Along those lines, the November issue of The Reader is out now with my column that focuses on the Save Our Stages efforts while asking if we’ve taken live music for granted. It’s online at The Reader website, here and I’ve also included it below. Please to enjoy:

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Have We Taken Live Music for Granted?

#SaveOurStages is a lifeline for the live music industry

As I type this I’m watching the Save Our Stages Fest (#SOSFest) on Oct. 21, a few weeks before the election. Indie phenom Phoebe Bridgers and her band are dressed in skeleton costumes played alone in the West Hollywood bar where Elton John, Joni Mitchell and Linda Ronstadt paid their dues.

Singer/songwriter pals Conor Oberst and Christian Lee Hutson joined in the streamed event. A little over halfway through the set between songs about death and loneliness Phoebe turned to the camera and said, “Click the donate button because….” After a long pause Conor chimed in: “Because we need a place to play.

That was the reason for SOS Fest. The three-day virtual festival featured 35 artists performing at 25 venues beamed directly to your computer or phone screen, with proceeds benefiting independent music venues impacted by the COVID-19 pandemic.

As you read this, the election is (hopefully) over. No matter who won, there’s still a shit-ton of problems to solve thanks to COVID-19. Somewhere on that long list after “figure out a way to keep people from dying (or at the very least from catching the disease)” is “figure out a way to reopen the rest of the country for business.”

While 90 percent of U.S. businesses have reopened, the first businesses to shut down — the bars and music venues — are still closed. And many could stay that way for a very long time.

Beginning in April, the National Independent Venue Association (NIVA) — a group of more than 2,900 independent music venues and promoters — has lobbied Congress to pass legislation that provides recovery funds and tax credits to help venues survive during the pandemic. First it was the Save Our Stages Act, which passed in the House; and now the HEROES Small Business Lifeline Act is being considered in the Senate as part of the CARES Act.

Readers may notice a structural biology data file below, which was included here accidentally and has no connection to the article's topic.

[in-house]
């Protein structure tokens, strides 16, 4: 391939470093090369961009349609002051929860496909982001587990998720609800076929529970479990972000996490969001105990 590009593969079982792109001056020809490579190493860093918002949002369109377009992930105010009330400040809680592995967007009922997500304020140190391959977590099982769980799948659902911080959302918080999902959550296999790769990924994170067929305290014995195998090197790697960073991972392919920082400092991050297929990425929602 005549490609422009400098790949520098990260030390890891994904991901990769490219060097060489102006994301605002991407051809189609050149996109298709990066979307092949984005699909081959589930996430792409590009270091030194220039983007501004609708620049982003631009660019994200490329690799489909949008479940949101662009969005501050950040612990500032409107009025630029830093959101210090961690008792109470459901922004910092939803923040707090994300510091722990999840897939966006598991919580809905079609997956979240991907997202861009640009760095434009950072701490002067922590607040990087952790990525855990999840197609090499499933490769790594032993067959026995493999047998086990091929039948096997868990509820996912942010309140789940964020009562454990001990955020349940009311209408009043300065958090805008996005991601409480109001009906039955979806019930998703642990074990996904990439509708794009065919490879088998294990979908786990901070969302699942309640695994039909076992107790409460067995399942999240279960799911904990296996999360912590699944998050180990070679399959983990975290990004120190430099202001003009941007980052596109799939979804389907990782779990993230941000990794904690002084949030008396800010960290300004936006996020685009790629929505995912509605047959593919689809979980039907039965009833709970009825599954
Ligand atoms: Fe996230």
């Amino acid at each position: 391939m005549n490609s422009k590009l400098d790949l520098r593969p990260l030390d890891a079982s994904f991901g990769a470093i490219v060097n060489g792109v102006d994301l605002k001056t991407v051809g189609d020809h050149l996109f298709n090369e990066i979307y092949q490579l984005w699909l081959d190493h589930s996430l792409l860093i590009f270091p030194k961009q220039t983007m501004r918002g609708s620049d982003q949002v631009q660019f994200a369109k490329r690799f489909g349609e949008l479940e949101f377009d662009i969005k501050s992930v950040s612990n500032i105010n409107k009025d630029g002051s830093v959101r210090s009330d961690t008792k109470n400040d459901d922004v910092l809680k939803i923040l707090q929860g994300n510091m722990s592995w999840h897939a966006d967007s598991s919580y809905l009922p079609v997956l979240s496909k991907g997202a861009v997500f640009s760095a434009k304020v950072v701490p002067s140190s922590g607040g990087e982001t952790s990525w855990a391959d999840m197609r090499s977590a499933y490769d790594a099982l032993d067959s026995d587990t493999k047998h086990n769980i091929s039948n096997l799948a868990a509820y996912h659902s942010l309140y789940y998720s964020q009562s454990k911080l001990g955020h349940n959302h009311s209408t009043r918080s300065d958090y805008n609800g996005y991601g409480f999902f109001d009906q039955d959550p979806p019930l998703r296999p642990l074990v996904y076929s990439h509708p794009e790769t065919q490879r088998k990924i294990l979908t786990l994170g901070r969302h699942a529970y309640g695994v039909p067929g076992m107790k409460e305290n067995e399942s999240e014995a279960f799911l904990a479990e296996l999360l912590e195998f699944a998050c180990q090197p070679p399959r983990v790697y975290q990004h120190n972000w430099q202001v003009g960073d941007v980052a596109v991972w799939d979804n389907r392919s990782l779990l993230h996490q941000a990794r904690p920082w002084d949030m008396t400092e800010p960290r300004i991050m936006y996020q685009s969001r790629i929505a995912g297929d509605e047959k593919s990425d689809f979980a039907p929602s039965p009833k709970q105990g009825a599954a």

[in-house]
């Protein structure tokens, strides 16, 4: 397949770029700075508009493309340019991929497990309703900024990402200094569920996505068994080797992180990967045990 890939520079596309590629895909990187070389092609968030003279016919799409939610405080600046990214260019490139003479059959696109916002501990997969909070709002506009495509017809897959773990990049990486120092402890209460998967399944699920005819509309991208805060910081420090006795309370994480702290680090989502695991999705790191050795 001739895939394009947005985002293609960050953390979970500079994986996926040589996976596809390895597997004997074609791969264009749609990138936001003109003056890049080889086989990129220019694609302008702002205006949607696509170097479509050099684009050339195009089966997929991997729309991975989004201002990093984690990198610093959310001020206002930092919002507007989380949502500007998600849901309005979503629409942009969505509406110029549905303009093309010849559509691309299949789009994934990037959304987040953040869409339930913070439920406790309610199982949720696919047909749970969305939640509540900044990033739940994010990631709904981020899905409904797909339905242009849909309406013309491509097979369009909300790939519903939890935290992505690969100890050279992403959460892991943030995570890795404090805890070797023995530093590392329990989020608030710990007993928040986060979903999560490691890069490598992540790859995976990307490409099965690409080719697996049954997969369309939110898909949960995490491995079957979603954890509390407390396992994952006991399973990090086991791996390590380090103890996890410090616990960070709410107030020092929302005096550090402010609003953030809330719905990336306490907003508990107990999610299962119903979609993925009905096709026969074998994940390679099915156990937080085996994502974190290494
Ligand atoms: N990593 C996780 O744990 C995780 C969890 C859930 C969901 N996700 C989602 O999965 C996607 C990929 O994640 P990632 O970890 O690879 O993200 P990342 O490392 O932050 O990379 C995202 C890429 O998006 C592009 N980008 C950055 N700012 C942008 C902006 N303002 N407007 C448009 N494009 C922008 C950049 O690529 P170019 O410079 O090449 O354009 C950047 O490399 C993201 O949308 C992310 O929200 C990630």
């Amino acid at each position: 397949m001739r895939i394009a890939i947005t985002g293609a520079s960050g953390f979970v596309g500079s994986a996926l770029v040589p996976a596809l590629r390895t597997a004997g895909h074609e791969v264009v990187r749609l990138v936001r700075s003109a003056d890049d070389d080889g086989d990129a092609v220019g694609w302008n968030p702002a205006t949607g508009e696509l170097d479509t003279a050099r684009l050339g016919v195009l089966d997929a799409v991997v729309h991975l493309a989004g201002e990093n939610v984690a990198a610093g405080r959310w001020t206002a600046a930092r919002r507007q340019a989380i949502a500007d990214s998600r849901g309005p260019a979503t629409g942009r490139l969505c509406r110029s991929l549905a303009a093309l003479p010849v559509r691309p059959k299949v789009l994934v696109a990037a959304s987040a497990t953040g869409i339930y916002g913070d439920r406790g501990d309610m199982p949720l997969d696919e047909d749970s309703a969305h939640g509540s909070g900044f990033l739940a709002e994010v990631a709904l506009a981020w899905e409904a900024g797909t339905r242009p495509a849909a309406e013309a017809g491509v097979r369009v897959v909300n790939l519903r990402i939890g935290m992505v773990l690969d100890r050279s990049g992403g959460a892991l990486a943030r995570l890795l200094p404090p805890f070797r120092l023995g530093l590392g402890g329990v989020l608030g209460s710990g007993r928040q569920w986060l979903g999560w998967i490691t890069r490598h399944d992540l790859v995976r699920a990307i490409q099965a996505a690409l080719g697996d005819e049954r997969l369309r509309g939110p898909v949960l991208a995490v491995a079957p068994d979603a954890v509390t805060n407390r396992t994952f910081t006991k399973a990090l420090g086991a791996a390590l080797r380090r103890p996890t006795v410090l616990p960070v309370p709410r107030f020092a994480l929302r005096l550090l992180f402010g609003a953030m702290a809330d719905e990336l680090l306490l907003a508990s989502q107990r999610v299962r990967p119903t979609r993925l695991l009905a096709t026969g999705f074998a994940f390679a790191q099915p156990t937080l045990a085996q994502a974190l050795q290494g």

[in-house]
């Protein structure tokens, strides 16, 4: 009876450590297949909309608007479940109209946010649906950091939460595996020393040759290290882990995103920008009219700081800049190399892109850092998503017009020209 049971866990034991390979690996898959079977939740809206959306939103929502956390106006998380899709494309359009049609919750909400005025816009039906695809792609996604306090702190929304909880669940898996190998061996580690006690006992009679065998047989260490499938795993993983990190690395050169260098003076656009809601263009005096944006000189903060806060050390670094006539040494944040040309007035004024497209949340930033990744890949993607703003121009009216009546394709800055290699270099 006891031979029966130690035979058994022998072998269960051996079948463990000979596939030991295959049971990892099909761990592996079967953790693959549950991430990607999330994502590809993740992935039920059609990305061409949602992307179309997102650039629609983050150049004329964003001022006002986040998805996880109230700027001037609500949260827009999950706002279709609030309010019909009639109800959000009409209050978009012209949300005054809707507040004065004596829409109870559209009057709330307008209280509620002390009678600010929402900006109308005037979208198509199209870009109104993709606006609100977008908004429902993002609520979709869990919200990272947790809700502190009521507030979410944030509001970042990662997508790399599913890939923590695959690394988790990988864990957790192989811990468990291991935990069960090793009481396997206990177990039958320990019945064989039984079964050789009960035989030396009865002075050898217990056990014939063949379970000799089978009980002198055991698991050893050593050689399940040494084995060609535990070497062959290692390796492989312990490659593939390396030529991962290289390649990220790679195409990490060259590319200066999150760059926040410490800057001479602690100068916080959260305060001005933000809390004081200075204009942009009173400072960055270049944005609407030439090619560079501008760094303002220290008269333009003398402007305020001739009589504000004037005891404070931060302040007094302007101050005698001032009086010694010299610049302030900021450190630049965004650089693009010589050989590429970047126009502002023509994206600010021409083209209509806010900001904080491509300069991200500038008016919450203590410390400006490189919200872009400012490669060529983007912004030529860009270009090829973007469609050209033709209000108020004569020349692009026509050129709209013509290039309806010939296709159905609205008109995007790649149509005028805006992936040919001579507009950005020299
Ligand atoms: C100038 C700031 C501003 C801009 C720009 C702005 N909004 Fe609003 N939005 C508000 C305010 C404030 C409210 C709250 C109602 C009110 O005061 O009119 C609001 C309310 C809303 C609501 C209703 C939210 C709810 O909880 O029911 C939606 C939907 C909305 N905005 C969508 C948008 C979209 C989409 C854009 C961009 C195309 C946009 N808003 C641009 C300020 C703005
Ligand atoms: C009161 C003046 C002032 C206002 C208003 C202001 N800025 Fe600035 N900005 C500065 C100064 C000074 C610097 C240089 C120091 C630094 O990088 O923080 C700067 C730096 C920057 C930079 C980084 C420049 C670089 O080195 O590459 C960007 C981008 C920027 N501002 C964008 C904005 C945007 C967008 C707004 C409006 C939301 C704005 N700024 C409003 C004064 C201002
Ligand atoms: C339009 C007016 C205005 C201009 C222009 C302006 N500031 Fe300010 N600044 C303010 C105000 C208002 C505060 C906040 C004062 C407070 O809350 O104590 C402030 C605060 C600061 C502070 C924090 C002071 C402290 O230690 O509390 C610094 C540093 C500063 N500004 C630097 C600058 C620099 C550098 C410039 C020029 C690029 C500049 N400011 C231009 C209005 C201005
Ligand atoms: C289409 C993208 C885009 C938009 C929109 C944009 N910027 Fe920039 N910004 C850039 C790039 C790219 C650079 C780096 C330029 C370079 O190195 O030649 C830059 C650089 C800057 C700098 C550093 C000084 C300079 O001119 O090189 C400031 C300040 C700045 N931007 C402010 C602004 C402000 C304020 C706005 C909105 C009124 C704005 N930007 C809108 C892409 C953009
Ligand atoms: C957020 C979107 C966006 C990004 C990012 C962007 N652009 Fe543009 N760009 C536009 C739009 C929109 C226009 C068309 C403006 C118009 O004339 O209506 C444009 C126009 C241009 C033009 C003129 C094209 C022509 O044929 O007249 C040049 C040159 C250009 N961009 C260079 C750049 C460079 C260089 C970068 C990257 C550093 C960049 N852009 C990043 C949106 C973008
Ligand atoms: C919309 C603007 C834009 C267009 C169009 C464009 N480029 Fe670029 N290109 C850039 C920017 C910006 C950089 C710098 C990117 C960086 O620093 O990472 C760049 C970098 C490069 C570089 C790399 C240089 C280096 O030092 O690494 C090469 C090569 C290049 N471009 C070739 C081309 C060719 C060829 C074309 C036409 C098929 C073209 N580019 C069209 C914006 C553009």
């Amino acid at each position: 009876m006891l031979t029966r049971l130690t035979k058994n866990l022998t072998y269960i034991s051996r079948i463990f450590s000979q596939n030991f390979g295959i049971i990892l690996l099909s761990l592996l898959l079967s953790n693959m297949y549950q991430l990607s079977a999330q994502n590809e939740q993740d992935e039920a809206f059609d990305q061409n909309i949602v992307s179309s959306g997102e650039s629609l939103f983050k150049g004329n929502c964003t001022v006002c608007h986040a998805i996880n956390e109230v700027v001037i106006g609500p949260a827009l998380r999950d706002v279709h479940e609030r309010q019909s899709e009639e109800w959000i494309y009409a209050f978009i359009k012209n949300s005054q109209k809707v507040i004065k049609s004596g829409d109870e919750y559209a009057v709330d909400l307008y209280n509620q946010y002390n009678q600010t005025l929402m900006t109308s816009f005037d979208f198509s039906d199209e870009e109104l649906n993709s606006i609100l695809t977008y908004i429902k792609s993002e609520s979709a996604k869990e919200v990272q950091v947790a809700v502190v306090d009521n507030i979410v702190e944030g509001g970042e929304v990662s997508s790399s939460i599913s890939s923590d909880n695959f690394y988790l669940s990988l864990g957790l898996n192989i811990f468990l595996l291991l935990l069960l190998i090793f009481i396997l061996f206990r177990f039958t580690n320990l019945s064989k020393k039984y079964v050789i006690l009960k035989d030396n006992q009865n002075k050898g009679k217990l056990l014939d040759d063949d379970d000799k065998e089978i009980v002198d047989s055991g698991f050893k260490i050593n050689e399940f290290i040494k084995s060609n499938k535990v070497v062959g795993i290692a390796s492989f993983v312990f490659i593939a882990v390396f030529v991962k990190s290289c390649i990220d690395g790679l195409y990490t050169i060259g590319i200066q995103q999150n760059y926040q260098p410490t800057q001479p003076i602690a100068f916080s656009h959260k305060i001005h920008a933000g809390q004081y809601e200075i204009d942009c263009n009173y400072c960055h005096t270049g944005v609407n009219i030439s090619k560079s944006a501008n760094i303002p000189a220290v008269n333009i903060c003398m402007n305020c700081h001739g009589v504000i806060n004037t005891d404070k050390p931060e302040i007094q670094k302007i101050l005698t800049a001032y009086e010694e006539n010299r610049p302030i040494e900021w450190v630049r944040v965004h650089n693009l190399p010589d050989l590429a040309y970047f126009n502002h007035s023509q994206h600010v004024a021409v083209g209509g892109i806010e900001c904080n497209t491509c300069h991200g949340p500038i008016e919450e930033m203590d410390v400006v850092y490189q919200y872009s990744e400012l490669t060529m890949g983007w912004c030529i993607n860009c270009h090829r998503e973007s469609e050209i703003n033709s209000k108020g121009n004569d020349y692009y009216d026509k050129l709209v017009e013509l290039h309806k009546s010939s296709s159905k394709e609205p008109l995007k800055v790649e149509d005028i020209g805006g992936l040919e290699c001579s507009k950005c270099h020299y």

NIVA asked music fans to write their lawmakers urging them to support the bills, and they have to the tune of nearly 2 million emails. (And more letters are needed. You can write your representative from this handy page on the NIVA website. It only takes 30 seconds!).

But here we are on Oct. 21 and Congress has yet to pass anything, while the future of the live music industry grows bleaker and bleaker. According to a survey of NIVA members, 90 percent of independent venues will close permanently without federal aid in the coming months.

We’re already seeing it here. The Lookout Lounge on 72nd Street closed permanently earlier this summer, and The Barley Street Tavern in Benson gave up the ghost in September. What role COVID-19 played in those closings is uncertain, though it no doubt helped rush some decisions. Now I’m told a third well known club is on the verge of shutting down.

And while two of the best stages in Omaha — The Waiting Room and Reverb Lounge — have reopened, they’re only booking comedy acts and cover bands at very limited capacity shows. Downtown showcase The Slowdown held an outdoor festival in its parking lot featuring local acts just to remind people it was still there, though its doors remain locked.

With stages dark, musicians also toil in darkness. According to Business Insider, with the decline in album sales, live events provide 75 percent of all artists’ income. Strangely, thankfully, a ton of new music has been released during the lock down (including albums by Bright Eyes and Phoebe Bridgers) despite the fact that no one is touring.

Three things:

One: Legislation will pass. It has to. It may not be ’til after a new Congress is in place (or heck, it may happen before this column sees print), but it will happen. Too many people have been without for too long. The assistance needed for bars and venues to survive that’s outlined in SOS and HEROES acts will be among the law’s provisions. But it won’t be near enough.

Two: We will climb this mountain of a pandemic and come out on the other side. But it’ll take more than a vaccine. It’ll take a concerted effort by everyone, regardless of political leaning, to do what scientists say we need to do.

And three: Venues will reopen at full capacity, and bands will begin playing and touring again. But, god help us, it may not be until this time next year, or even later. And when the smoke clears, the venue landscape will look very different.

Once people feel safe again, fans will flock to clubs like they never have before thanks to a hunger for live entertainment. But you’ll be surprised how quickly people forget what they’ve been through.

The sad fact is we’ve always taken live music for granted. While ticket prices for arena shows have gone up around 30 percent over the past five years, according to Fast Company those increases haven’t kept up with prices for other forms of entertainment.